Then, Charboneau homered in his first game in the big leagues. Hey, what do we have here? That was his only real highlight of the opening road trip, and he came home to Cleveland hitting .200. Still, that homer stuck in our minds. There were more than 60,000 people at Cleveland Municipal Stadium on Opening Day — even in the worst times, Opening Day in Cleveland was a celebration. This is absolutely true: In 1978, this is absolutely true, the Indians drew as many people on Opening Day as they drew for their next nine home games COMBINED. In those days, the only way a Cleveland Indians player would really get noticed was to do something on Opening Day.
Joe Charboneau did something. He got three hits including a double and a homer and, well, yeah, there was something of an overreaction. When you have a terrible team, you don’t have the time or perspective or inclination to see if someone will actually turn out to be a good player. Why wait? Go crazy now. I remember being Cincinnati in 1994 when the Bengals started out 0–7 and were getting ready to play the Dallas Cowboys. Their starting quarterback, David Klingler, had been essentially bludgeoned to death in a Game of Thrones sort of way because of the team’s offensive line, and so the Bengals went into the Cowboys game with an unknown kid from East Carolina named Jeff Blake. I believe Dallas was favored by 384,072,176 points, but I might not have the exact number right.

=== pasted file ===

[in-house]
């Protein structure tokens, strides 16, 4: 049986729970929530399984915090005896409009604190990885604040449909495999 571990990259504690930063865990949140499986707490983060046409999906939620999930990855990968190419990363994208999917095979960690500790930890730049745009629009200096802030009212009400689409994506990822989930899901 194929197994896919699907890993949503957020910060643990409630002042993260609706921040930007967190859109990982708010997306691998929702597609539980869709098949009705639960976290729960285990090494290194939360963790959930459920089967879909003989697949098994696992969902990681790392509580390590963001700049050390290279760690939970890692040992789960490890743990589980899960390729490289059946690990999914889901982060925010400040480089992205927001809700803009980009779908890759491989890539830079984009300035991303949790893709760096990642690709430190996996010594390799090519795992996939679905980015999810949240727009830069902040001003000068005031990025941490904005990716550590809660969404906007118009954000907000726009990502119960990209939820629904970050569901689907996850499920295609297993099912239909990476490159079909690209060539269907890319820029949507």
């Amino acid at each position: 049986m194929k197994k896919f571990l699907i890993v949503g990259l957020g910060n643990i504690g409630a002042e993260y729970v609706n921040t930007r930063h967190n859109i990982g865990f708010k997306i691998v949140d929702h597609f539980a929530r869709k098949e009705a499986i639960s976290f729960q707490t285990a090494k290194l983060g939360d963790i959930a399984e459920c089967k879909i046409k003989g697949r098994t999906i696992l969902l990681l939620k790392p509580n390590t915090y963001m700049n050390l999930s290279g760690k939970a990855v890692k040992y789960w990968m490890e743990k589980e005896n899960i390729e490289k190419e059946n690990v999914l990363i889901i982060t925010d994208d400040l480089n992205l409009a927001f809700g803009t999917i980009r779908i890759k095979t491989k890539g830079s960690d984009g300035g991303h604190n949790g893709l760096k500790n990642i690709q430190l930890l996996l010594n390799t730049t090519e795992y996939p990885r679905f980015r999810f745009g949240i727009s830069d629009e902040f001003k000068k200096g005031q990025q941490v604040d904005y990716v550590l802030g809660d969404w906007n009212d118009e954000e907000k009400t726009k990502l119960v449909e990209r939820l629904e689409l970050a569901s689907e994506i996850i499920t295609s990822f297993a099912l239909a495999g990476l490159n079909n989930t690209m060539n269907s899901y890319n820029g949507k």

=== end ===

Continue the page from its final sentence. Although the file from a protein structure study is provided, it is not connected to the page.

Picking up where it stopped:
As it turned out, Blake came out and connected on two bombs right away, both to Darnay Scott, and the Bengals led 14–0. Of course they ended up losing, but those two touchdowns were enough to get people in town writing songs about Jeff Blake — seriously, songs, like “Shake ’N Blake.”
At first I thought, “Shouldn’t Cincinnati wait before writing paeans to Jeff Blake?” Then, like George Bailey, I thought: “Wait for what? Until their children grow up and leave them? Until they’re so old and broken down that they …” Don’t wait. Write the song now.
That day in Cleveland, two fans — Don Kriss and Stan Bloch — were sitting in Section 36. A quick search tells me that Kriss was a song writer. band member who hung out with the legendary Cleveland punk band The Baloney Heads. And Bloch was a guitarist for The Baloney Heads. I love that The Baloney Heads have a capital T in “The” — not to be confused with any other Baloney Heads.
In any case, they were sitting there, and they saw Charboneau homer, and they were struck with that bit of inspiration that cannot be denied. They had to write a song. And boy did they write a song.
OK, if you don’t want to sing along, here’s the heart of the song:
Who do we appreciate?
Go! Joe! Charboneau!
Fits right in with the other eight.
Go! Joe! Charboneau!
He didn’t actually fit in at all, but those guys couldn’t have known that yet. Nobody understood yet that Super Joe was a character all his own, a cult hero who didn’t need a cult. All we knew early on was that he was kind of quirky and he could hit. By the end of April, he was among the league leaguers in hitting.
That’s when the stories began to come out.
Super Joe story: He’d had his nose broken so many times he could drink beer through his nose. And he would … on command.
Super Joe story: When asked about the pen stabbing, he shrugged. “Oh I’ve been stabbed lots of times by lots of things,” he said.